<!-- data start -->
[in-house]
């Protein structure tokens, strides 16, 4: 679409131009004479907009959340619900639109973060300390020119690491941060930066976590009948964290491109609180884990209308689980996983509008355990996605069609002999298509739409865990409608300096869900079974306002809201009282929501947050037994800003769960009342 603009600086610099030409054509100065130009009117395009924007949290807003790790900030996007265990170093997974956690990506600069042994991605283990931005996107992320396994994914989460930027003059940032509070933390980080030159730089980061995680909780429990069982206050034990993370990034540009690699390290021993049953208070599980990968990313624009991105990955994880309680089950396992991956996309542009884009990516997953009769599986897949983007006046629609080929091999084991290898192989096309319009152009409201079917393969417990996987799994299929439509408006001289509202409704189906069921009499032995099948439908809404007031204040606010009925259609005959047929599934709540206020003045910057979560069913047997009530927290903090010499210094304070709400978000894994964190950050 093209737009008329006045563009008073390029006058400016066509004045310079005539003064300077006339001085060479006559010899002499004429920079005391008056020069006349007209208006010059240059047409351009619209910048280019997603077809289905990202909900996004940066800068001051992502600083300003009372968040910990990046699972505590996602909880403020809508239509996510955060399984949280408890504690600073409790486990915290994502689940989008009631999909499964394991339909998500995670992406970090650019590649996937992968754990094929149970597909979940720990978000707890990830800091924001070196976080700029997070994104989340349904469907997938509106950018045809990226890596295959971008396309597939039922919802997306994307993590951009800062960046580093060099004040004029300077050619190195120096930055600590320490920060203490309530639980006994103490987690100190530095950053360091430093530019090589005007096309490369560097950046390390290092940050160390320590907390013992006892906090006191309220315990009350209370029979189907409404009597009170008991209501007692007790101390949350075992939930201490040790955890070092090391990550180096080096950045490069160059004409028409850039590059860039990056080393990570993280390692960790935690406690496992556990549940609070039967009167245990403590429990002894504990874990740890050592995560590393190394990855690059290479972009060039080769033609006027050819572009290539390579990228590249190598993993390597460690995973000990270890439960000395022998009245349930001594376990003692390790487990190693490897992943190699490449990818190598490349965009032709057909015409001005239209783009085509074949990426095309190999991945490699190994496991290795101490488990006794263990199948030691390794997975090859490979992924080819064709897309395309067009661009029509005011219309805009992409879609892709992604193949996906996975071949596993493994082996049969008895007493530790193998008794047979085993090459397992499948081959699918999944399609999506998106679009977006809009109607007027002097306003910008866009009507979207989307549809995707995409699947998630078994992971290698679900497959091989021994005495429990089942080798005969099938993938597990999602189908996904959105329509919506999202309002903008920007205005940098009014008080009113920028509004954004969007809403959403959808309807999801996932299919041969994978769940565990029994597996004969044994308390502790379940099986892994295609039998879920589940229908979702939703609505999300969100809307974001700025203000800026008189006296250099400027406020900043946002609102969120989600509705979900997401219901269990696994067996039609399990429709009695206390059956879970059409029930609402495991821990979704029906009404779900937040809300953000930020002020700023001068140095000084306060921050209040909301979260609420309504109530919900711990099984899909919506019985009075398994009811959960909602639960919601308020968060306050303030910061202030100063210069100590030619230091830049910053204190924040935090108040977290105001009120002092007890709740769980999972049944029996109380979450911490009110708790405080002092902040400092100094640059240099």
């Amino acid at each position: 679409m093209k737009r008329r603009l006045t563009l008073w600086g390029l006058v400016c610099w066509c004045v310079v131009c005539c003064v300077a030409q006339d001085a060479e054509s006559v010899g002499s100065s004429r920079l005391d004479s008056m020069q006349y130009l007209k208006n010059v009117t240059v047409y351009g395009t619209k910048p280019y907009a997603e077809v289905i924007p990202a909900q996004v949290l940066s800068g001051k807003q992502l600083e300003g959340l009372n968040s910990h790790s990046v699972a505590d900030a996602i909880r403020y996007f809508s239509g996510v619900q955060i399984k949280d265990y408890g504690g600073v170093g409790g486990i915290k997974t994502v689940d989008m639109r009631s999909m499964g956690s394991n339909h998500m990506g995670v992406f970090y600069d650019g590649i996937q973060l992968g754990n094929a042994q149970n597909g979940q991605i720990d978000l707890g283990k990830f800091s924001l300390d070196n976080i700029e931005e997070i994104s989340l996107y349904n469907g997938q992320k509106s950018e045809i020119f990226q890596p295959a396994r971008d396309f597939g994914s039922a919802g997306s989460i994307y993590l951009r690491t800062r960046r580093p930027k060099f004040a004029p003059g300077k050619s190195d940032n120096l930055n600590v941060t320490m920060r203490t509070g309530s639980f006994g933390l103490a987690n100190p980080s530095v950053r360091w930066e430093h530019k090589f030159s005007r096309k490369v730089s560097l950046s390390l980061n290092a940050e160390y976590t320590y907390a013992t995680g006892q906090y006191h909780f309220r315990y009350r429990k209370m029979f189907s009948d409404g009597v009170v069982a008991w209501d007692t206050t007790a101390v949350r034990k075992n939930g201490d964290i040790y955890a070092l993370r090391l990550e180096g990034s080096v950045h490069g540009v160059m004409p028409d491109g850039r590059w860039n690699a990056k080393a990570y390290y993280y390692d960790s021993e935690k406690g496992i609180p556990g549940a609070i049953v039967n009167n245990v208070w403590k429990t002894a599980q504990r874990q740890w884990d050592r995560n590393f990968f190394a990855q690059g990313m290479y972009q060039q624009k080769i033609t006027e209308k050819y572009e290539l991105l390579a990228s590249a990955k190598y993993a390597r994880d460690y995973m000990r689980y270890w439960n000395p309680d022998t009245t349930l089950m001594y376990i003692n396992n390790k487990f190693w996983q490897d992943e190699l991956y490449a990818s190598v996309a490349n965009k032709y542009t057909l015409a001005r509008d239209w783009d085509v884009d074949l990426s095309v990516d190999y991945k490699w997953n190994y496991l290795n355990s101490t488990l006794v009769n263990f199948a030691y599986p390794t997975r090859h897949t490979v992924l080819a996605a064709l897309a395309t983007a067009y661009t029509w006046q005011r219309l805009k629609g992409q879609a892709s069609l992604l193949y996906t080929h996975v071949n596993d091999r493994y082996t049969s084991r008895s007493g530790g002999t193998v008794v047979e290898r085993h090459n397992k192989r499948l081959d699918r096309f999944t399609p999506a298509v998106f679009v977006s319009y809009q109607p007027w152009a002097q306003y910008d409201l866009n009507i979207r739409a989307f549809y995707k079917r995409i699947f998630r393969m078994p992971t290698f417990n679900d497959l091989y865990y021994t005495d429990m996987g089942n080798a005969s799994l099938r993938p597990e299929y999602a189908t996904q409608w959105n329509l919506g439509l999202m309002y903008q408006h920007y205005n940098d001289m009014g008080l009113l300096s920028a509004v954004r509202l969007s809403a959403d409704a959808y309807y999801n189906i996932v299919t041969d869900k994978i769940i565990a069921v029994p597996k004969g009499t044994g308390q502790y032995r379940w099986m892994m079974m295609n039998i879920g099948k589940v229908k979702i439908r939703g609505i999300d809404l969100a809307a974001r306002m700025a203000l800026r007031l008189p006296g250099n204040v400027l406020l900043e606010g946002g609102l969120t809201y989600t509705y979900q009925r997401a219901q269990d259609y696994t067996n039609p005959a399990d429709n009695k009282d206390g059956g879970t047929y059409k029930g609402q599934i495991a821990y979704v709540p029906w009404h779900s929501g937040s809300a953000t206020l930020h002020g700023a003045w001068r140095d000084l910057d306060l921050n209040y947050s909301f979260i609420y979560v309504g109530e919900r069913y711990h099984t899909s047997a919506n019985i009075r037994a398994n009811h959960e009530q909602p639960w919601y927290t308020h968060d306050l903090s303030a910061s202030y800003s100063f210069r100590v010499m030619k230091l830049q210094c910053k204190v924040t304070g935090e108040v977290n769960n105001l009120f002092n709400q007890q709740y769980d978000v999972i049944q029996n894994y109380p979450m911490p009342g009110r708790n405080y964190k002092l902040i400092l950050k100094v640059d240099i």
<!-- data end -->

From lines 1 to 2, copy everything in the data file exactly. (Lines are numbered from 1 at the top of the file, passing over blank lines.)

[in-house]
């Protein structure tokens, strides 16, 4: 679409131009004479907009959340619900639109973060300390020119690491941060930066976590009948964290491109609180884990209308689980996983509008355990996605069609002999298509739409865990409608300096869900079974306002809201009282929501947050037994800003769960009342 603009600086610099030409054509100065130009009117395009924007949290807003790790900030996007265990170093997974956690990506600069042994991605283990931005996107992320396994994914989460930027003059940032509070933390980080030159730089980061995680909780429990069982206050034990993370990034540009690699390290021993049953208070599980990968990313624009991105990955994880309680089950396992991956996309542009884009990516997953009769599986897949983007006046629609080929091999084991290898192989096309319009152009409201079917393969417990996987799994299929439509408006001289509202409704189906069921009499032995099948439908809404007031204040606010009925259609005959047929599934709540206020003045910057979560069913047997009530927290903090010499210094304070709400978000894994964190950050 093209737009008329006045563009008073390029006058400016066509004045310079005539003064300077006339001085060479006559010899002499004429920079005391008056020069006349007209208006010059240059047409351009619209910048280019997603077809289905990202909900996004940066800068001051992502600083300003009372968040910990990046699972505590996602909880403020809508239509996510955060399984949280408890504690600073409790486990915290994502689940989008009631999909499964394991339909998500995670992406970090650019590649996937992968754990094929149970597909979940720990978000707890990830800091924001070196976080700029997070994104989340349904469907997938509106950018045809990226890596295959971008396309597939039922919802997306994307993590951009800062960046580093060099004040004029300077050619190195120096930055600590320490920060203490309530639980006994103490987690100190530095950053360091430093530019090589005007096309490369560097950046390390290092940050160390320590907390013992006892906090006191309220315990009350209370029979189907409404009597009170008991209501007692007790101390949350075992939930201490040790955890070092090391990550180096080096950045490069160059004409028409850039590059860039990056080393990570993280390692960790935690406690496992556990549940609070039967009167245990403590429990002894504990874990740890050592995560590393190394990855690059290479972009060039080769033609006027050819572009290539390579990228590249190598993993390597460690995973000990270890439960000395022998009245349930001594376990003692390790487990190693490897992943190699490449990818190598490349965009032709057909015409001005239209783009085509074949990426095309190999991945490699190994496991290795101490488990006794263990199948030691390794997975090859490979992924080819064709897309395309067009661009029509005011219309805009992409879609892709992604193949996906996975071949596993493994082996049969008895007493530790193998008794047979085993090459397992499948081959699918999944399609999506998106679009977006809009109607007027002097306003910008866009009507979207989307549809995707995409699947998630078994992971290698679900497959091989021994005495429990089942080798005969099938993938597990999602189908996904959105329509919506999202309002903008920007205005940098009014008080009113920028509004954004969007809403959403959808309807999801996932299919041969994978769940565990029994597996004969044994308390502790379940099986892994295609039998879920589940229908979702939703609505999300969100809307974001700025203000800026008189006296250099400027406020900043946002609102969120989600509705979900997401219901269990696994067996039609399990429709009695206390059956879970059409029930609402495991821990979704029906009404779900937040809300953000930020002020700023001068140095000084306060921050209040909301979260609420309504109530919900711990099984899909919506019985009075398994009811959960909602639960919601308020968060306050303030910061202030100063210069100590030619230091830049910053204190924040935090108040977290105001009120002092007890709740769980999972049944029996109380979450911490009110708790405080002092902040400092100094640059240099």